Yes, it seems to me that the biggest limitation we have in the country is that we have not been able to join a lot of efforts (both public and private efforts) as well as NGOs and other organizations interested in water sources…We are duplicating efforts, and we are not working hand in hand…I am really convinced that we have the will and the needed resources to change the current situation, but all of these are scattered…However, when we begin to articulate efforts, we will realize that we can generate a stronger impact...This can be compared to having pebbles in our hands, instead of a big rock. When you throw a handful of small stones [they scatter, and the] impact is not [as big as when you throw a large stone]…If we try to unify all these institutions: MINAET, Ministry of Health, AyA, universities, NGOs, municipalities, and so forth… [With the right politician,] I think we could make a greater impact.


Three major ideas can be identified from this quote. One refers to the duplication of efforts. Because institutions are not aware of the work done by other institutions, they might be focusing on the same issues. However, the impact of their work is not the same because efforts are scattered without integrative planning. This is what it calls, “having a handful of pebbles instead of a big rock.” Second, the government has failed to incorporate the efforts of public and private institutions. Failure to incorporate these efforts wastes a good opportunity to multiply existing resources and capacities, which, for some stakeholders, are very valuable and can make a positive impact on environmental sanitation, especially if private organizations are also involved. And third, Costa Rica needs a leader who can unify and coordinate efforts from public and private institutions. This last idea is considered crucial for efficient and effective institutional performance.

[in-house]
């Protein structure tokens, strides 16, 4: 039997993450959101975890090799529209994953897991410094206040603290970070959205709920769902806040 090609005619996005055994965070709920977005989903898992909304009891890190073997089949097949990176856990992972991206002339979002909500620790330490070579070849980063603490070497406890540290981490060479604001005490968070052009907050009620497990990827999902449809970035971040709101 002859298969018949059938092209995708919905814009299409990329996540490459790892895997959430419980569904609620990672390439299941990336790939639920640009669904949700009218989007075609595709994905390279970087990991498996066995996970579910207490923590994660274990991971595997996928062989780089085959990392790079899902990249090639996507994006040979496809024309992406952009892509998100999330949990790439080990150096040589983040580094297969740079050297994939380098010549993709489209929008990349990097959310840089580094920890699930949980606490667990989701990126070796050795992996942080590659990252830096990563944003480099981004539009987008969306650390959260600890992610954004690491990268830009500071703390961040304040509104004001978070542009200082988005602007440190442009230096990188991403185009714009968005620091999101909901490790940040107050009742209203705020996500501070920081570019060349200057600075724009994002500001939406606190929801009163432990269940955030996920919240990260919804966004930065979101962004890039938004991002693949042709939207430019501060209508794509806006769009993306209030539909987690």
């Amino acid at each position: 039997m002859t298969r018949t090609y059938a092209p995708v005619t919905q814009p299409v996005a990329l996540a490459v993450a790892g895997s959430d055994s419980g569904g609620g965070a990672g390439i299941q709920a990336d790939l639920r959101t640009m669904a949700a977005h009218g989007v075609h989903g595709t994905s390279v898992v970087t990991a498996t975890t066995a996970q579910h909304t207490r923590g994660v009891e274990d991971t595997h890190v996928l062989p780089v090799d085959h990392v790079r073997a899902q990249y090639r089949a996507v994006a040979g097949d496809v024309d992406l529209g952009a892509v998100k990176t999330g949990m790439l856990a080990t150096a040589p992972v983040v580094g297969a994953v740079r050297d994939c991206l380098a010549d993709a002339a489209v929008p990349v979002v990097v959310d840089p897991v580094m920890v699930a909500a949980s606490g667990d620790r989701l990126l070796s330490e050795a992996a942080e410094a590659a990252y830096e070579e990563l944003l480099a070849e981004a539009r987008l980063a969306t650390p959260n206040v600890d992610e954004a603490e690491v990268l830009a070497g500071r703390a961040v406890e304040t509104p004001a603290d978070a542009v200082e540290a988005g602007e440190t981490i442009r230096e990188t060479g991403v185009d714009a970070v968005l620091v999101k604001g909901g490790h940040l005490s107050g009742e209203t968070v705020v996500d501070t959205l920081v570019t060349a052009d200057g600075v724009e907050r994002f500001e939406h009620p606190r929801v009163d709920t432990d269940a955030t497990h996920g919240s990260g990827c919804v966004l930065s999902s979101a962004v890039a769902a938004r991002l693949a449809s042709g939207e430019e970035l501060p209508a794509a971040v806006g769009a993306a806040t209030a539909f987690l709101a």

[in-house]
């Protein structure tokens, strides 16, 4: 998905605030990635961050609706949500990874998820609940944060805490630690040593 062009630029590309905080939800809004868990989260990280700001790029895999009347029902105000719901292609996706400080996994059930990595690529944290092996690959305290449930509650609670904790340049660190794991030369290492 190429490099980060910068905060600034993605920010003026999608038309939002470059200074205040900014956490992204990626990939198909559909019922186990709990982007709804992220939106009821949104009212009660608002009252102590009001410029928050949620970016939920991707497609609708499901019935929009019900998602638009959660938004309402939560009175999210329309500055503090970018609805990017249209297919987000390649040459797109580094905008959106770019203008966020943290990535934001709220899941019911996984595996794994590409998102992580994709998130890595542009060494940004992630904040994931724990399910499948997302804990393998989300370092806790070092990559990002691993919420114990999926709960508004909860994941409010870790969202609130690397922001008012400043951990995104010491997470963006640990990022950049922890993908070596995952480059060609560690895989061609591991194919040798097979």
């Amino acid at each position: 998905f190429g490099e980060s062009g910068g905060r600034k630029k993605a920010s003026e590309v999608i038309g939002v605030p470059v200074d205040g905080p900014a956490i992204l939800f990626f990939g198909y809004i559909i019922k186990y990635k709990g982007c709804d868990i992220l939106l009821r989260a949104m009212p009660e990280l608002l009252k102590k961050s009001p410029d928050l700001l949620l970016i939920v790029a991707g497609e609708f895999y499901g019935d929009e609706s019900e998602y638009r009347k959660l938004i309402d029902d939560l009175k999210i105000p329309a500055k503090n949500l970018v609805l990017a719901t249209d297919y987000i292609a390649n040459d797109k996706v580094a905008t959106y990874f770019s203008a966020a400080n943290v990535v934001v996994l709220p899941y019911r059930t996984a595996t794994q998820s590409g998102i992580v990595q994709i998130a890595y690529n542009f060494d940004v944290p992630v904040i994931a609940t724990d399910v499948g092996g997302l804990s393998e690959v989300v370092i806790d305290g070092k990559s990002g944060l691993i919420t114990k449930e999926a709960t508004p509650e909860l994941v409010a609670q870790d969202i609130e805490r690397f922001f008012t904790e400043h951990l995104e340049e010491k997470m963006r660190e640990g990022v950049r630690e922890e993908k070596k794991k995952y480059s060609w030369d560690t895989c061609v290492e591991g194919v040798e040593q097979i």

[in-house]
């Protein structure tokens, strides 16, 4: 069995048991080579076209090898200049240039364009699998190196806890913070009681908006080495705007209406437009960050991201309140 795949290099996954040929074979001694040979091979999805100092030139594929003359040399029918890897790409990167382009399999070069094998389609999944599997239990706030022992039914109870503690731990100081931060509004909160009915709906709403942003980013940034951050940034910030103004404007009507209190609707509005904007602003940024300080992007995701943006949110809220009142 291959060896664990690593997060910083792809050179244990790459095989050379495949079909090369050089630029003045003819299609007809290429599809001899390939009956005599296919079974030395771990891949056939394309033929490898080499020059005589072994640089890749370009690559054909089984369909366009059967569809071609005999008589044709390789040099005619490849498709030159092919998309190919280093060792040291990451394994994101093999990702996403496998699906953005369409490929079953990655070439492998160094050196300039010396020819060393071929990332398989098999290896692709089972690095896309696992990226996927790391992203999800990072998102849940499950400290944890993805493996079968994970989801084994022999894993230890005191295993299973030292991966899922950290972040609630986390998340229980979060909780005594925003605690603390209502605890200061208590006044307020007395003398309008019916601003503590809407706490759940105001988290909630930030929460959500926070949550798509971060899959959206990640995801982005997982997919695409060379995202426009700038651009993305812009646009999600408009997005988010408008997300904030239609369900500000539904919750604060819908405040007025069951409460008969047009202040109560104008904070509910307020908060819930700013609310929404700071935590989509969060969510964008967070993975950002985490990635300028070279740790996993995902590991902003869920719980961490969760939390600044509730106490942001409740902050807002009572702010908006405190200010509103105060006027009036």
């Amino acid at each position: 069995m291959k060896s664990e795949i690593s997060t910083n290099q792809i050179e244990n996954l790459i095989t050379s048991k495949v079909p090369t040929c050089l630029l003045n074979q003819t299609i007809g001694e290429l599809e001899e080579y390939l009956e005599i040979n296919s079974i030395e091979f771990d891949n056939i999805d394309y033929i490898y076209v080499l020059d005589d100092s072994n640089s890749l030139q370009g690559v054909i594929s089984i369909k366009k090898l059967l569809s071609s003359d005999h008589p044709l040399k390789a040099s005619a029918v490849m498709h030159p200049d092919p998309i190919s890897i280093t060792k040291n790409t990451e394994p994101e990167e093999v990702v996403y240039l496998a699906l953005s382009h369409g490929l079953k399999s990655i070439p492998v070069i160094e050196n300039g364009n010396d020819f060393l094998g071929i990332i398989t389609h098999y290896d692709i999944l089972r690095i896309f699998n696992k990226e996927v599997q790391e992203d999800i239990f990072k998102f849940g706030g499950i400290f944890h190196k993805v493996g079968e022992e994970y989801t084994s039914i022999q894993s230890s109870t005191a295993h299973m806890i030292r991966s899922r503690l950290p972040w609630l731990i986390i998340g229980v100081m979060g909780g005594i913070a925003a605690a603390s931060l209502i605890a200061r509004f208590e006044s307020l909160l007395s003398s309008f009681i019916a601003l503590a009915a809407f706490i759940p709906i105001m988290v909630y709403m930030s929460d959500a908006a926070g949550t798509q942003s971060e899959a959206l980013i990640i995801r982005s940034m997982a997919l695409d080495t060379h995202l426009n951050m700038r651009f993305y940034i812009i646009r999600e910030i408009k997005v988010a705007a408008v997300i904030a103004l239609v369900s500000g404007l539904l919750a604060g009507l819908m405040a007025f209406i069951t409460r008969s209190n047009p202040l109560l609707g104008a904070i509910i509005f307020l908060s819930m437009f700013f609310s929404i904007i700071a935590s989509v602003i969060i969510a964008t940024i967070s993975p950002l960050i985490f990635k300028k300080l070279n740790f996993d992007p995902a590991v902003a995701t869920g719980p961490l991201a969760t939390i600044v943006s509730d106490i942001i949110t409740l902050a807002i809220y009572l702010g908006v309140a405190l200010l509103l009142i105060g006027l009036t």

Besides this, stakeholders do not have a clear agreement on who should assume this coordination role (e.g., MINSALUD, AyA, or MINAET), and some of them state that not all of these institutions are well prepared to assume this leadership role. Interestingly, officials working at the AyA and the MINSALUD do not believe that their institutions should assume such leadership role either. This shows that there is no consensus regarding the institution that should assume the leadership role, or, perhaps, nobody wants to assume it. In fact, a specialist on water and sanitation issues recommend that public universities might be ideal figures to lead this process, since it is supposed that universities have a more “neutral” position. They are institutions without political party affiliation, with equitable social values, and have the scientific and technical background that might help overcome historical barriers encountered by public institutions.